This unit of work, Neighbours PNG, begins with the concept of neighbourliness and then extends the focus to our Pacific island neighbour, Papua New Guinea — its place in relation to Australia, major languages and the culture of traditional storytelling.
Texts used include fiction, stories and factual texts, with Miracle on Separation Street by Bob Graham, Bungawitta written by Emily Rodda and illustrated by Craig Smith, a traditional tale The First Lakatoi by Andrew V Solien, material from Get Connected, Issue 3: Our Pacific Neighbours, and the video clip Guardians of the River.
Australian curriculum links
The general capabilities emphasised in the unit of work Neighbours PNG are literacy, critical and creative thinking, personal and social capability and intercultural understanding. This unit addresses the cross-curriculum priority Asia and Australia's engagement with Asia.
See how this unit relates to Australian Curriculum: English content descriptions and NSW Syllabus outcomes.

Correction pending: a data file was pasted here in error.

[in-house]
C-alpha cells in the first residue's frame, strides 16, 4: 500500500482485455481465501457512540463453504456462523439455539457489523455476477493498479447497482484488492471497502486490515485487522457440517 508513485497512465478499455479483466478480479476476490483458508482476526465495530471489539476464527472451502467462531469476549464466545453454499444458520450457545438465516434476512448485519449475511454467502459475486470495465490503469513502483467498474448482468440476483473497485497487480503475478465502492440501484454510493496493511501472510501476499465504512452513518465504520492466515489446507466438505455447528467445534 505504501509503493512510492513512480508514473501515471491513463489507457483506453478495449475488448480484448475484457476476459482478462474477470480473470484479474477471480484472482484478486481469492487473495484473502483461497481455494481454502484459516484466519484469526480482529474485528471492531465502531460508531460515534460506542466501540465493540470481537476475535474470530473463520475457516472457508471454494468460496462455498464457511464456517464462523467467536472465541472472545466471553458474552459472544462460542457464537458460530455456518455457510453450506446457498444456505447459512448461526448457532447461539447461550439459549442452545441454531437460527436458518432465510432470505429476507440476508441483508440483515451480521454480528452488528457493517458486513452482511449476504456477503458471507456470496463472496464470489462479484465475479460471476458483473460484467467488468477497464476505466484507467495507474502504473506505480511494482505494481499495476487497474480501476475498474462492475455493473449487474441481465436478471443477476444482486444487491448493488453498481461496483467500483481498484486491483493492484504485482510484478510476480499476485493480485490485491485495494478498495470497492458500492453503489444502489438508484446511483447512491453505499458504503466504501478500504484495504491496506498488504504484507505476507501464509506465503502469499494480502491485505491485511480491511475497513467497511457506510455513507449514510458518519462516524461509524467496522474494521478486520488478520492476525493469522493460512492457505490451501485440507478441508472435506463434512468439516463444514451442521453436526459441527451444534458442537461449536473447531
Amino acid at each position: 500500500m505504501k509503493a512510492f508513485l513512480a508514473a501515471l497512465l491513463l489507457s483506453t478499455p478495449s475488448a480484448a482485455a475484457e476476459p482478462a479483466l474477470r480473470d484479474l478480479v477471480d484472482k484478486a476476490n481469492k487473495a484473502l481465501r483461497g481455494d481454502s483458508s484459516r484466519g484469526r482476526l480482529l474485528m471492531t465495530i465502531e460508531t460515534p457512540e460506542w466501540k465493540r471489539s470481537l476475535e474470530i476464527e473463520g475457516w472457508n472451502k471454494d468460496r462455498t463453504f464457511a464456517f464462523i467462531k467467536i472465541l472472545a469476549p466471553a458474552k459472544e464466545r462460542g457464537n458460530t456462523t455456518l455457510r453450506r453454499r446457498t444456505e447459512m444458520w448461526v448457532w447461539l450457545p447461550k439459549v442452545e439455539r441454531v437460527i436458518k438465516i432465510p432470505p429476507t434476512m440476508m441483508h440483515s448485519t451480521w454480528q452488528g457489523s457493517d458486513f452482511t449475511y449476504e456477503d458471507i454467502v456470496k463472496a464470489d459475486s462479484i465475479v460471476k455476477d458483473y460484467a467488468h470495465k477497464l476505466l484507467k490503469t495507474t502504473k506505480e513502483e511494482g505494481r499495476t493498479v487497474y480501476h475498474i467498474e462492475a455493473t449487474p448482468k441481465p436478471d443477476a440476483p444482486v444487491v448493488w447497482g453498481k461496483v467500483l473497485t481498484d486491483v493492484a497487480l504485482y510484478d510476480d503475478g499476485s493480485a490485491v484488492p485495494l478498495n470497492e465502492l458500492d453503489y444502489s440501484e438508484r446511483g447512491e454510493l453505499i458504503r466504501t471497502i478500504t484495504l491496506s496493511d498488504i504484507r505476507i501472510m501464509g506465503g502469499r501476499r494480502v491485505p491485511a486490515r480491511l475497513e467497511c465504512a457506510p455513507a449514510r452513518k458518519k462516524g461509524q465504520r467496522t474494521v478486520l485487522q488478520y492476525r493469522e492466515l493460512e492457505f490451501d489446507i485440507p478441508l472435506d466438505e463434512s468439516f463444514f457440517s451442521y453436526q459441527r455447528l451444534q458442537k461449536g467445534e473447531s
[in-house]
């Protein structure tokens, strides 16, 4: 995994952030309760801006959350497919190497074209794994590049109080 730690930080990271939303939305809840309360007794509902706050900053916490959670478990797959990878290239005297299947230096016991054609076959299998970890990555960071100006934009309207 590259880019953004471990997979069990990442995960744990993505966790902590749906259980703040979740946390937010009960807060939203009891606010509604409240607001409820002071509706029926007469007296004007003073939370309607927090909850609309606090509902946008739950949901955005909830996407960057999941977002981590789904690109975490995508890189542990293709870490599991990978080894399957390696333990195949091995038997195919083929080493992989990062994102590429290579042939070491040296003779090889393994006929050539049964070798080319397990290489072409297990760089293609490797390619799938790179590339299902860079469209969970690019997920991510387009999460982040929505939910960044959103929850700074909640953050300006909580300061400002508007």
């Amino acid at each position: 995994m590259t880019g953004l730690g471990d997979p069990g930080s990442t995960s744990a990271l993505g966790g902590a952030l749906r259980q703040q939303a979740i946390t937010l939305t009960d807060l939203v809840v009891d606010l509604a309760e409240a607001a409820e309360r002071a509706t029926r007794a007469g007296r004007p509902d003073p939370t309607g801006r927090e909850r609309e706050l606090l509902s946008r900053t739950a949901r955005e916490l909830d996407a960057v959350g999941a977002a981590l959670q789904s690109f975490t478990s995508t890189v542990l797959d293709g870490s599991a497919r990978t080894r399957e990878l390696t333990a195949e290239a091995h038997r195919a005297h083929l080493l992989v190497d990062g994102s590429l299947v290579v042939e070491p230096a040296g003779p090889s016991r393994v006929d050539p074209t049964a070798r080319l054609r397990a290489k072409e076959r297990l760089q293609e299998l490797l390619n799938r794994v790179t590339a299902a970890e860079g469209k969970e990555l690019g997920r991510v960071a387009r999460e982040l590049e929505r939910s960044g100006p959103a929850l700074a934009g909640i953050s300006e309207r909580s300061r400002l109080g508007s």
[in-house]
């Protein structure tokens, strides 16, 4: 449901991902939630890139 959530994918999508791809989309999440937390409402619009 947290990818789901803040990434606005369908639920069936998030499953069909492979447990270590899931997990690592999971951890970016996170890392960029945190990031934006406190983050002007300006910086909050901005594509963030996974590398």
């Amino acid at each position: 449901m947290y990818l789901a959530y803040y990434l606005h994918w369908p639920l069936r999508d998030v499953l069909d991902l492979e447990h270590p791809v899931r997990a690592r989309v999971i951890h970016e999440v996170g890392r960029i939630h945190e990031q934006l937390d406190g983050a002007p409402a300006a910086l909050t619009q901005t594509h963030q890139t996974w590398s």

This unit provides opportunities to explore the ideas that:
- good neighbours want to know, understand and assist their neighbours
- Australia has an obligation to help our international neighbours if needed
- despite differences in how we live we have basically the same human needs
- if we know about our neighbours’ lives, customs, languages and cultures we are more likely to understand them
- Australians have a responsibility to learn about Papua New Guinea and our international neighbours.
Teaching and learning activities
- Introduce the unit with an overview of student work and the stories they will explore
- Investigating orientation
- Group reading and retrieval
- Our neighbours in Papua New Guinea
For the teacher
There are over 800 spoken languages in PNG. Tok Pisin is one of the official languages and widely spoken, and also important as the language among Papuans and New Guineans who otherwise have no other language in common. Tok Pisin is a pidgin language whose vocabulary is mainly derived from English, indigenous languages, and other languages, mainly German. Its structure is in many ways un-English. Radio Australia has services in Tok Pisin. Teachers may wish to listen or to show their students news headlines in Tok Pisin.